Money Supply

I think we can say we see an impact here! The emphasis is mine.

The amount of money deposited with, and borrowed from, banks and building societies by private sector companies and households overall rose very strongly in March. Sterling money holdings by households, non-financial businesses (PNFCs) and non-intermediating financial companies (NIOFCs), known as M4ex, rose by £57.4 billion in March, a series high and far above its previous six-month average of £9.0 billion. Sterling borrowing from banks (M4Lex) rose by £55.3 billion, also a series high and up from its previous six-month average of £5.1 billion.

Or as DJ Jazzy Jeff and the Fresh Prince would say.

Boom! shake-shake-shake the room
Boom! shake-shake-shake the room
Boom! shake-shake-shake the room
Tic-tic-tic-tic Boom!
Well yo are why’all ready for me yet
(pump it up prince)

Or more prosaically,

The strength in money was broad based across sectors, with the largest increases since these series began for households (first published in 1963), PNFCs (1963) and NIOFCs (1998). (  non-financial businesses (PNFCs) and non-intermediating financial companies (NIOFCs))

If we switch to the money supply implications then the 2.4% rise in March was as much as not so long ago we were seeing in a year. The annual growth rate of 7.4% is the highest we have seen for some time and next month we will break the numbers posted by the Sledgehammer QE effect in the autumn of 2016 and the spring of 2017. Actually I think we will break the all-time record for M4 anyway ( yes for my sins I still recall the £M3 days) but that is for another day.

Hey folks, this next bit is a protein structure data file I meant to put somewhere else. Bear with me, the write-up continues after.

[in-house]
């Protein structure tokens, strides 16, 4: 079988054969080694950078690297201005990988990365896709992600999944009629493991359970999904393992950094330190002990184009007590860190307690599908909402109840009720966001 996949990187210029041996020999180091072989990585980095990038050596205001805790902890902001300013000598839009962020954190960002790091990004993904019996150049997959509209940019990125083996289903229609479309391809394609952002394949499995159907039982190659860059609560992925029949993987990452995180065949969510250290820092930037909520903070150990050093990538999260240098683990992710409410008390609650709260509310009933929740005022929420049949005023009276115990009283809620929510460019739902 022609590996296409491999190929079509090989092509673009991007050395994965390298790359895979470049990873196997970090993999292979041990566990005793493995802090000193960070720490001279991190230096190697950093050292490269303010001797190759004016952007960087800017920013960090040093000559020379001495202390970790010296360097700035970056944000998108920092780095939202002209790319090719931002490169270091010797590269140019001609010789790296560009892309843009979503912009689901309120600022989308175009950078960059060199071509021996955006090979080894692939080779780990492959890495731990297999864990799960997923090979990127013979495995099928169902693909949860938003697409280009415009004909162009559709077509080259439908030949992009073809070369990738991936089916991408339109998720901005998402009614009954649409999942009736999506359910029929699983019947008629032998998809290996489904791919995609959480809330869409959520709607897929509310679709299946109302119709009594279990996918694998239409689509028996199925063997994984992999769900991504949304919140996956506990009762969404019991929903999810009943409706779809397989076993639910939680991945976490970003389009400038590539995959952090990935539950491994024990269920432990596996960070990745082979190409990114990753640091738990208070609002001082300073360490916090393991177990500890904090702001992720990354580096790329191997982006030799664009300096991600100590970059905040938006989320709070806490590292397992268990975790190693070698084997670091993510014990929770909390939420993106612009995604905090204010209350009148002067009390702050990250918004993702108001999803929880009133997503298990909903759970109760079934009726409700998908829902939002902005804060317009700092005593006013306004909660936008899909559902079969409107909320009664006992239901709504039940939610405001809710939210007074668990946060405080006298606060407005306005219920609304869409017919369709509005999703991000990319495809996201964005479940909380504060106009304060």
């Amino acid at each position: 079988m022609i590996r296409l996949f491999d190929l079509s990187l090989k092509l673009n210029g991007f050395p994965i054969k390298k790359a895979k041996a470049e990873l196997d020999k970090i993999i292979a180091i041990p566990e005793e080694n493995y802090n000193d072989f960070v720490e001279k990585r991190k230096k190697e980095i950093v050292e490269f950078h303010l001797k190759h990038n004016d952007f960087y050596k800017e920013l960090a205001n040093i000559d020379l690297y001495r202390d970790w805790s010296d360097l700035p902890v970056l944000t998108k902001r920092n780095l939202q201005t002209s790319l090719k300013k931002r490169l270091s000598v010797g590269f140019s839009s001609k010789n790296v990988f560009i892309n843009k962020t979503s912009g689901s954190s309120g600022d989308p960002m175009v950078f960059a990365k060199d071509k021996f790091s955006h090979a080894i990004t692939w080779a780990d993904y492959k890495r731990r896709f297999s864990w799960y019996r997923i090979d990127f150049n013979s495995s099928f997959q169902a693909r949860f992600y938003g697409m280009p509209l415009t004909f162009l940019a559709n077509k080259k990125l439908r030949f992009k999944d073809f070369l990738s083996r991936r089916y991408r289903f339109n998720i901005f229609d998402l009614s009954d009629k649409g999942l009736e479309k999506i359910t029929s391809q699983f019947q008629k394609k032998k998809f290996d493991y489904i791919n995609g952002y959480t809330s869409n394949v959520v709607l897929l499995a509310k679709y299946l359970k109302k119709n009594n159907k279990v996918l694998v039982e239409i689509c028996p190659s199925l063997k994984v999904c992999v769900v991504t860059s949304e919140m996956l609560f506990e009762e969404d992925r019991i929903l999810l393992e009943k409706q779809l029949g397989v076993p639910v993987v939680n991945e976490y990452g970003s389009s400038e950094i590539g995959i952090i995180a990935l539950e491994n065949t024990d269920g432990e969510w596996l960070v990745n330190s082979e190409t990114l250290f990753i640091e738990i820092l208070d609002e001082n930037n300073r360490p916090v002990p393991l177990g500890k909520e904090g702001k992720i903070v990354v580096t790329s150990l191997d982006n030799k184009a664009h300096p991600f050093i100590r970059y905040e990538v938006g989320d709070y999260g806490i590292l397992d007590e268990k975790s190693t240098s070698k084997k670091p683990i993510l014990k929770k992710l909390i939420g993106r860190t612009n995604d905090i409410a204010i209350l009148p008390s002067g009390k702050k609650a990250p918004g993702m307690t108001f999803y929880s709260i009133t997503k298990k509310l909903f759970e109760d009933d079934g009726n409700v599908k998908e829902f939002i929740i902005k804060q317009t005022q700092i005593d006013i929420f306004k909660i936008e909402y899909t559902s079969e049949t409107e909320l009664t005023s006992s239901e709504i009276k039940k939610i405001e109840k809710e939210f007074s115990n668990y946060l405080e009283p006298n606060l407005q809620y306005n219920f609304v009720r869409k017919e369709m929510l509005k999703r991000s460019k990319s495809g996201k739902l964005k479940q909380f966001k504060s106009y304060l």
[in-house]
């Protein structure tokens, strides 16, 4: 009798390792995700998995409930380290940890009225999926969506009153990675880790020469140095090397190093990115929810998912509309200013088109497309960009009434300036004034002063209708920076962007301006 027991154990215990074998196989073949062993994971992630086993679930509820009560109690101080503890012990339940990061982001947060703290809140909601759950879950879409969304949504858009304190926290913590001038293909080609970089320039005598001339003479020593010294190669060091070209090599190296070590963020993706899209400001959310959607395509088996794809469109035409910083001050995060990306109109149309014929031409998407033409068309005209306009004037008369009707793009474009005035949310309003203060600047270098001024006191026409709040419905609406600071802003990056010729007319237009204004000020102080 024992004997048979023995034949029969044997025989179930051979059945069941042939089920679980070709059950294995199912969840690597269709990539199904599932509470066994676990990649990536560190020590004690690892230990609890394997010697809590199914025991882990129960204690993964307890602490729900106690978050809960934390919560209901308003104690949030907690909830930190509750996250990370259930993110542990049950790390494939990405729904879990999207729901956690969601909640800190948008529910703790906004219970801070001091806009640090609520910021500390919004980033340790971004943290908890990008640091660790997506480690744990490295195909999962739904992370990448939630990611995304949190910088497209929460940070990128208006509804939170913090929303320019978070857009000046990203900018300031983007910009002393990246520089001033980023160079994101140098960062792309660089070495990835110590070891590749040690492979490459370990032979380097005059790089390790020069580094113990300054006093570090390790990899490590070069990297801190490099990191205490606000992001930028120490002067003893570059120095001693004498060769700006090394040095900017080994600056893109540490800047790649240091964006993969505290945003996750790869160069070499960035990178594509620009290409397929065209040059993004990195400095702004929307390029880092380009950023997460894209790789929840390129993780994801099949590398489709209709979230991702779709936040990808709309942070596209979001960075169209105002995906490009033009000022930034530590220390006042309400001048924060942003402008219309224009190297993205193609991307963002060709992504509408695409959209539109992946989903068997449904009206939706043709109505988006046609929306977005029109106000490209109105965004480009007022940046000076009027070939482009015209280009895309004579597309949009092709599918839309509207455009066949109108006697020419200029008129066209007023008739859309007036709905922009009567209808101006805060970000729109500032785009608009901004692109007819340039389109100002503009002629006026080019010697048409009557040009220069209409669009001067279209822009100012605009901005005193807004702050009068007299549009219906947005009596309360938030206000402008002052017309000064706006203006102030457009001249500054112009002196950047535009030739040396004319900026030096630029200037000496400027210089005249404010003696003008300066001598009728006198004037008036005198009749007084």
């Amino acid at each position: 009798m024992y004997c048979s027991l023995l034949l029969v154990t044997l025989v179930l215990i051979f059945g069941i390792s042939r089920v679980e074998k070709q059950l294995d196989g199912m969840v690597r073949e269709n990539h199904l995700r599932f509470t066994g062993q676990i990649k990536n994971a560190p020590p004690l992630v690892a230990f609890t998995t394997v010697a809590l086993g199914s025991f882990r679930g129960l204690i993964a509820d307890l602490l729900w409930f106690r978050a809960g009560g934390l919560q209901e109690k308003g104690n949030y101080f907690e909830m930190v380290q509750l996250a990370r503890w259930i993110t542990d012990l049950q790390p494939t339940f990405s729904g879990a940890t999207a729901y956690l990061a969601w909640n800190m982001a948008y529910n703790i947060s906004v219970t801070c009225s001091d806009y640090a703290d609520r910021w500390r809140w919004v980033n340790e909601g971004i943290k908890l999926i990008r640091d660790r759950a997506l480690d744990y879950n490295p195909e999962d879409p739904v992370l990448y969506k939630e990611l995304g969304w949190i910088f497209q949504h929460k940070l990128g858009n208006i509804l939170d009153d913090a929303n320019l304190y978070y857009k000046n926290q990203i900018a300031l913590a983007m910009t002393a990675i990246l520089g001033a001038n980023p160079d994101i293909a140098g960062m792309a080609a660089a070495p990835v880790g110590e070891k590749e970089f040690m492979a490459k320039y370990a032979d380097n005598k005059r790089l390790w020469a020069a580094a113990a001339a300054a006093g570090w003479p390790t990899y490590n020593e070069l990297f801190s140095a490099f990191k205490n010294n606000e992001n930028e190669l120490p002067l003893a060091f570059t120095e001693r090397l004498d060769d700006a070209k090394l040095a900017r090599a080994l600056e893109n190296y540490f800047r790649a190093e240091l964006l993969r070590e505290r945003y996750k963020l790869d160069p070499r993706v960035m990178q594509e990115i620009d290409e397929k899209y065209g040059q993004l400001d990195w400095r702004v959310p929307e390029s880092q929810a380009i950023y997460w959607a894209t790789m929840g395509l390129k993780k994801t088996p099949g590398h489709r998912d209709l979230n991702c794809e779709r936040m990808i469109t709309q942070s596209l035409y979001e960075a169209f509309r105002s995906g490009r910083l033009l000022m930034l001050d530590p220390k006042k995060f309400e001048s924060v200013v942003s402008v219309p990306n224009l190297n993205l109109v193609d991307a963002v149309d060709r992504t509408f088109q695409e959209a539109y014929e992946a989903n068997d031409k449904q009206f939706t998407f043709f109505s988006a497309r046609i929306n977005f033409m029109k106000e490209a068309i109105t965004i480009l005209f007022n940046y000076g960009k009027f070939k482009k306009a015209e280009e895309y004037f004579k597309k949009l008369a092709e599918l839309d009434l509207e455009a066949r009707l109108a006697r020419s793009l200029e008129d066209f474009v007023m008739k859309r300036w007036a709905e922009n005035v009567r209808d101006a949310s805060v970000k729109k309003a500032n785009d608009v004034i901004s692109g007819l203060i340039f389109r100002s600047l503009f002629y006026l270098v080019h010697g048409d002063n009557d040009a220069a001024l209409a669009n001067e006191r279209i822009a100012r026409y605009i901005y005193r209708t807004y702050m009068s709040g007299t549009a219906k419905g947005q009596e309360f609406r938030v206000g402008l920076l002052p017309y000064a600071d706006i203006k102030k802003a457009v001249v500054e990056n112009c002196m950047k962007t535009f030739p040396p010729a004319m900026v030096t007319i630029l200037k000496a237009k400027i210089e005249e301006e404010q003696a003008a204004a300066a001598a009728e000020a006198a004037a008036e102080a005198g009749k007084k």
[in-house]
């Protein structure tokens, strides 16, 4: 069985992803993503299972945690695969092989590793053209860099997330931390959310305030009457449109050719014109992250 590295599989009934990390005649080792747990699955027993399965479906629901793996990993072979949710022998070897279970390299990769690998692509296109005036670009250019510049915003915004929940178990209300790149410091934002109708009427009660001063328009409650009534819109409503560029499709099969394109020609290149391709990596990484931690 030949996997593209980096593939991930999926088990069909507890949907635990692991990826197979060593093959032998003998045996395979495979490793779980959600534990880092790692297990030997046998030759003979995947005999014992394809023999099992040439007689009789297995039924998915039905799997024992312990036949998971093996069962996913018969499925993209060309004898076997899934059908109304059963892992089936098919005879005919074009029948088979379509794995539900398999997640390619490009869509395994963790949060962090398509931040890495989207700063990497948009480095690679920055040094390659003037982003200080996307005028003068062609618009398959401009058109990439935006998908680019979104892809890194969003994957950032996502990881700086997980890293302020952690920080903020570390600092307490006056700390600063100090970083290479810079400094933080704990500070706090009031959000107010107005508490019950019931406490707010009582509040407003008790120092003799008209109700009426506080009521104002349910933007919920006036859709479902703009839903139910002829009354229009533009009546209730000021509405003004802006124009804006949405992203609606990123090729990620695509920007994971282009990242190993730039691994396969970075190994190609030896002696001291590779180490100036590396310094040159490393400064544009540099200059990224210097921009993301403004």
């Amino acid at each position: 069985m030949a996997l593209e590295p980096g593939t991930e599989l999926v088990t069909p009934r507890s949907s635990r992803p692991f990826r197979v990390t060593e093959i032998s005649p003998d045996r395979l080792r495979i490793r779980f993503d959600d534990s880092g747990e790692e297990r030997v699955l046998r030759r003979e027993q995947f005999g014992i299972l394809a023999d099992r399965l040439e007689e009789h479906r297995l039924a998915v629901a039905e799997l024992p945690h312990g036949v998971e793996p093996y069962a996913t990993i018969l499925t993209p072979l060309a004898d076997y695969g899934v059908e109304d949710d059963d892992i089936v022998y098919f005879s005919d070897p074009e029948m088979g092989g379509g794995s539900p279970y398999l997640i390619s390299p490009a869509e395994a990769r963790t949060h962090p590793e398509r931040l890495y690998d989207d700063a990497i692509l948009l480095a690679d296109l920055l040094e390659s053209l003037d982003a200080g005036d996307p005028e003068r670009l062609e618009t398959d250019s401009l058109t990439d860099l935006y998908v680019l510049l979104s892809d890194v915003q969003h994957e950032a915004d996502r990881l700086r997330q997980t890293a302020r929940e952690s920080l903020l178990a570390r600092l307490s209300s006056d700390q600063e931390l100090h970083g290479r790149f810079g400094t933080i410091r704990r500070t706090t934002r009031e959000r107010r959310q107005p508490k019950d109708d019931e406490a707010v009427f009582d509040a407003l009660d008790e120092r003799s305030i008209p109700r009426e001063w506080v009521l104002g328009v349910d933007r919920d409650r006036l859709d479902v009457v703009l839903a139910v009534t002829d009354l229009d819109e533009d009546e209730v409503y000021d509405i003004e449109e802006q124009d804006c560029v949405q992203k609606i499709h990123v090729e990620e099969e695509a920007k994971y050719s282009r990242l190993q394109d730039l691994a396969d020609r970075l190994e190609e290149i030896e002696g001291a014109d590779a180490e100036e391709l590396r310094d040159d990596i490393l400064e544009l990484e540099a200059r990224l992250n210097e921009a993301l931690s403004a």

Consumer Credit

There are some numbers here which in the previous regime would be too much for the morning espresso of Governor Carney and would have him summoning a flunkey from the Bank of England bar to fetch him his favourite Martini as he would be both shaken and stirred,

The weak net flows of consumer credit meant that the annual growth rate fell to 3.7% in March, lowest since June 2013. Within this, the annual growth rate of credit card lending fell to -0.3%, the first negative annual growth since the series began. The annual growth rate of other loans and advances fell to 5.6%.

The first Governor of the Bank of England to preside over negative annual credit card growth. I guess he and the new Governor Andrew Bailey will be playing a game of pass the parcel with that one!

This is a similar effect to what we saw in the credit crunch with households battening down the hatches by repaying credit with this time around settling your credit card in the van.

Households repaid £3.8 billion of consumer credit, on net, in March, the largest net repayment since the series began . Within this, credit cards accounted for £2.4 billion of net repayments and other loans and advances accounted for £1.5 billion.

Indeed the net figures may not do the gross data full justice.

This very weak net lending reflected a larger fall in new borrowing that was partially offset by slightly lower repayments. Gross lending was £5.4 billion weaker than February, while repayments were £1.3 billion lower.

Business Lending

This is something of a bugbear of mine as back in the summer of 2012 we were promised the the Funding for Lending Scheme would boost it, especially for smaller businesses. How is that going?

Within this, the growth rate of borrowing by large businesses increased sharply, to 11.8%, and growth by SMEs rose to 1.2%, from 0.9% in February.